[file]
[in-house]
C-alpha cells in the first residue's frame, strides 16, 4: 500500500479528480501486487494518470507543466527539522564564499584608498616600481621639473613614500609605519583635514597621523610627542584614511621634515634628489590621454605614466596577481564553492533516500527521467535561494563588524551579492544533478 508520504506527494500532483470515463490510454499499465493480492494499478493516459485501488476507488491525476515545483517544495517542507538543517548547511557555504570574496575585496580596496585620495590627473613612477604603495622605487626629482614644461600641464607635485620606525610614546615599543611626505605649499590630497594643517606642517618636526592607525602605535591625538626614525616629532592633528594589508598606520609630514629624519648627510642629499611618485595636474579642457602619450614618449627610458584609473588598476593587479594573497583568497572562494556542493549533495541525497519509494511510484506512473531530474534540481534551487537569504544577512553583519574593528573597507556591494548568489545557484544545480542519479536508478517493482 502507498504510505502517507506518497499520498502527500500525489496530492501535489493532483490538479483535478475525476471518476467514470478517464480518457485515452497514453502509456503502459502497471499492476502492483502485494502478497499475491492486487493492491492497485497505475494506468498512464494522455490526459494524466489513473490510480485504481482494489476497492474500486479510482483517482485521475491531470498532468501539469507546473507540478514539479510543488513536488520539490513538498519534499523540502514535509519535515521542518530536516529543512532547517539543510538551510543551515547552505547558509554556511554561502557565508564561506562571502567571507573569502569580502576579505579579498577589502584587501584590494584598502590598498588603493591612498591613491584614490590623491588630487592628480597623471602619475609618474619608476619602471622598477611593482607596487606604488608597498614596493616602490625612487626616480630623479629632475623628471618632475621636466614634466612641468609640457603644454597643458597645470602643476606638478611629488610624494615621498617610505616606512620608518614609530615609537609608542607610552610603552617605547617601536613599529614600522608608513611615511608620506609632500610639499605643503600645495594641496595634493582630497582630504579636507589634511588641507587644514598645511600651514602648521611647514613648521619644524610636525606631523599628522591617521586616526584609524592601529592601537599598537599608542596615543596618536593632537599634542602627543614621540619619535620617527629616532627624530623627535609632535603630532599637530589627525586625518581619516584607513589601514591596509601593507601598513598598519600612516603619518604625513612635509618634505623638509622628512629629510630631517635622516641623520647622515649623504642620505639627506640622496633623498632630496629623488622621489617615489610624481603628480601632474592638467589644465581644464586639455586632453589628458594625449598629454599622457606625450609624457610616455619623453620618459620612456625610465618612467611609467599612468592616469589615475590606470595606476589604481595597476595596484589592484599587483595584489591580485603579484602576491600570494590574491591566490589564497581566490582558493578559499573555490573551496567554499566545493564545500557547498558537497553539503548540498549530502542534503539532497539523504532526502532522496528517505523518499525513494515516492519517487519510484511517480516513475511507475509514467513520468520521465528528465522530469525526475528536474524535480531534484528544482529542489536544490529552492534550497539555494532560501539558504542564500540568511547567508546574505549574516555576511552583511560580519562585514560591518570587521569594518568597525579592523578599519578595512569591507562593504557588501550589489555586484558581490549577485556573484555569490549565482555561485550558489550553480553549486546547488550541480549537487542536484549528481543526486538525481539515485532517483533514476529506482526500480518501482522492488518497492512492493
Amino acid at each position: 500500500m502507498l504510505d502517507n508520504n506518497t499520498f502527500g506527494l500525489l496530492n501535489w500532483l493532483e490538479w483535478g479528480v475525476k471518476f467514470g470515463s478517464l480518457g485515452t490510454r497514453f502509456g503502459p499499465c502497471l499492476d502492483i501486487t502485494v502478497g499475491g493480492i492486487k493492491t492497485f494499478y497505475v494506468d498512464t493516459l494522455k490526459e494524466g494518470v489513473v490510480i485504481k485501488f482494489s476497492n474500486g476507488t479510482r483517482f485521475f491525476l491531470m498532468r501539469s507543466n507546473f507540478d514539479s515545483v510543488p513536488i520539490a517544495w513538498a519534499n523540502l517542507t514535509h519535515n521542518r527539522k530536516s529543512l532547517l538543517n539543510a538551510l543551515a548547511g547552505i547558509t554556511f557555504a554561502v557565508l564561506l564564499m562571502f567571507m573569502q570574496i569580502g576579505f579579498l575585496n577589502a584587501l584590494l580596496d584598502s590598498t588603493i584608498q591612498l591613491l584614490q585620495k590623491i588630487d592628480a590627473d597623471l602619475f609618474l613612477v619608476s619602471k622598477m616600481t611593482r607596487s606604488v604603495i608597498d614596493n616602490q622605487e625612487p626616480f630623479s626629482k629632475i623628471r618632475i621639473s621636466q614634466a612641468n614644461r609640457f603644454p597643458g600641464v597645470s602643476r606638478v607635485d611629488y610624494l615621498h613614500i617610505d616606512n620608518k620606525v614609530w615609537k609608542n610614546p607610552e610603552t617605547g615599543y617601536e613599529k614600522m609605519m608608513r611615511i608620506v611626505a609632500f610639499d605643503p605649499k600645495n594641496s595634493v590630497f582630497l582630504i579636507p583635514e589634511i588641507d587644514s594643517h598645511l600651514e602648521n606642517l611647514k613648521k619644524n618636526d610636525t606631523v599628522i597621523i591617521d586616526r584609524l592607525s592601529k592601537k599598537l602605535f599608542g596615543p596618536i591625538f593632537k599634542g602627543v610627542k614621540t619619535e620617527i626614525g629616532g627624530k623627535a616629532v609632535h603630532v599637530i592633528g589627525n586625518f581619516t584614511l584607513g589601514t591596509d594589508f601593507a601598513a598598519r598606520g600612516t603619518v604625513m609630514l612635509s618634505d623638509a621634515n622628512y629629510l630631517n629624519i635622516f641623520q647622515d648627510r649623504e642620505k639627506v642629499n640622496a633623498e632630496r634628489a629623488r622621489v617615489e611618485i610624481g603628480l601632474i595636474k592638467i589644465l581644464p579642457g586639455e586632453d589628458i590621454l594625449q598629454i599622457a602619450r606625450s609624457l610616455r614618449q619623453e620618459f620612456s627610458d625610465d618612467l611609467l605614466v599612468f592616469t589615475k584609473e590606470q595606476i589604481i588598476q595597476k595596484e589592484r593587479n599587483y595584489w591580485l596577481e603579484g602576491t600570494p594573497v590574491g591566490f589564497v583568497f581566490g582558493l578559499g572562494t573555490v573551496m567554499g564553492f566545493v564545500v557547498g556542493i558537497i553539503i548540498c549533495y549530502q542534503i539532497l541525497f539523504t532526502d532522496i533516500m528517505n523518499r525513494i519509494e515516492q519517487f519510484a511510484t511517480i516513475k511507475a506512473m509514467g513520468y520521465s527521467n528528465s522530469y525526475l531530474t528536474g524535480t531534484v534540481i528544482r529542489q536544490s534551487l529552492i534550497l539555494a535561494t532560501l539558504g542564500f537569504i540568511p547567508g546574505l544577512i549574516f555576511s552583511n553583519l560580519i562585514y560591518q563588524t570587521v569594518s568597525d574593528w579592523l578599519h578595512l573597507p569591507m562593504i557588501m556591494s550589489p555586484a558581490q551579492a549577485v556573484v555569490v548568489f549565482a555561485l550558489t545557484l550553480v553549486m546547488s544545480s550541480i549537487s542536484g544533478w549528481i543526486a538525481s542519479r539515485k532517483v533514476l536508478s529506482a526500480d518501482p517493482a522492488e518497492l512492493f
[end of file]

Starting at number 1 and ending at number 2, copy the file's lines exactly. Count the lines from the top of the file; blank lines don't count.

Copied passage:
[in-house]
C-alpha cells in the first residue's frame, strides 16, 4: 500500500479528480501486487494518470507543466527539522564564499584608498616600481621639473613614500609605519583635514597621523610627542584614511621634515634628489590621454605614466596577481564553492533516500527521467535561494563588524551579492544533478 508520504506527494500532483470515463490510454499499465493480492494499478493516459485501488476507488491525476515545483517544495517542507538543517548547511557555504570574496575585496580596496585620495590627473613612477604603495622605487626629482614644461600641464607635485620606525610614546615599543611626505605649499590630497594643517606642517618636526592607525602605535591625538626614525616629532592633528594589508598606520609630514629624519648627510642629499611618485595636474579642457602619450614618449627610458584609473588598476593587479594573497583568497572562494556542493549533495541525497519509494511510484506512473531530474534540481534551487537569504544577512553583519574593528573597507556591494548568489545557484544545480542519479536508478517493482 502507498504510505502517507506518497499520498502527500500525489496530492501535489493532483490538479483535478475525476471518476467514470478517464480518457485515452497514453502509456503502459502497471499492476502492483502485494502478497499475491492486487493492491492497485497505475494506468498512464494522455490526459494524466489513473490510480485504481482494489476497492474500486479510482483517482485521475491531470498532468501539469507546473507540478514539479510543488513536488520539490513538498519534499523540502514535509519535515521542518530536516529543512532547517539543510538551510543551515547552505547558509554556511554561502557565508564561506562571502567571507573569502569580502576579505579579498577589502584587501584590494584598502590598498588603493591612498591613491584614490590623491588630487592628480597623471602619475609618474619608476619602471622598477611593482607596487606604488608597498614596493616602490625612487626616480630623479629632475623628471618632475621636466614634466612641468609640457603644454597643458597645470602643476606638478611629488610624494615621498617610505616606512620608518614609530615609537609608542607610552610603552617605547617601536613599529614600522608608513611615511608620506609632500610639499605643503600645495594641496595634493582630497582630504579636507589634511588641507587644514598645511600651514602648521611647514613648521619644524610636525606631523599628522591617521586616526584609524592601529592601537599598537599608542596615543596618536593632537599634542602627543614621540619619535620617527629616532627624530623627535609632535603630532599637530589627525586625518581619516584607513589601514591596509601593507601598513598598519600612516603619518604625513612635509618634505623638509622628512629629510630631517635622516641623520647622515649623504642620505639627506640622496633623498632630496629623488622621489617615489610624481603628480601632474592638467589644465581644464586639455586632453589628458594625449598629454599622457606625450609624457610616455619623453620618459620612456625610465618612467611609467599612468592616469589615475590606470595606476589604481595597476595596484589592484599587483595584489591580485603579484602576491600570494590574491591566490589564497581566490582558493578559499573555490573551496567554499566545493564545500557547498558537497553539503548540498549530502542534503539532497539523504532526502532522496528517505523518499525513494515516492519517487519510484511517480516513475511507475509514467513520468520521465528528465522530469525526475528536474524535480531534484528544482529542489536544490529552492534550497539555494532560501539558504542564500540568511547567508546574505549574516555576511552583511560580519562585514560591518570587521569594518568597525579592523578599519578595512569591507562593504557588501550589489555586484558581490549577485556573484555569490549565482555561485550558489550553480553549486546547488550541480549537487542536484549528481543526486538525481539515485532517483533514476529506482526500480518501482522492488518497492512492493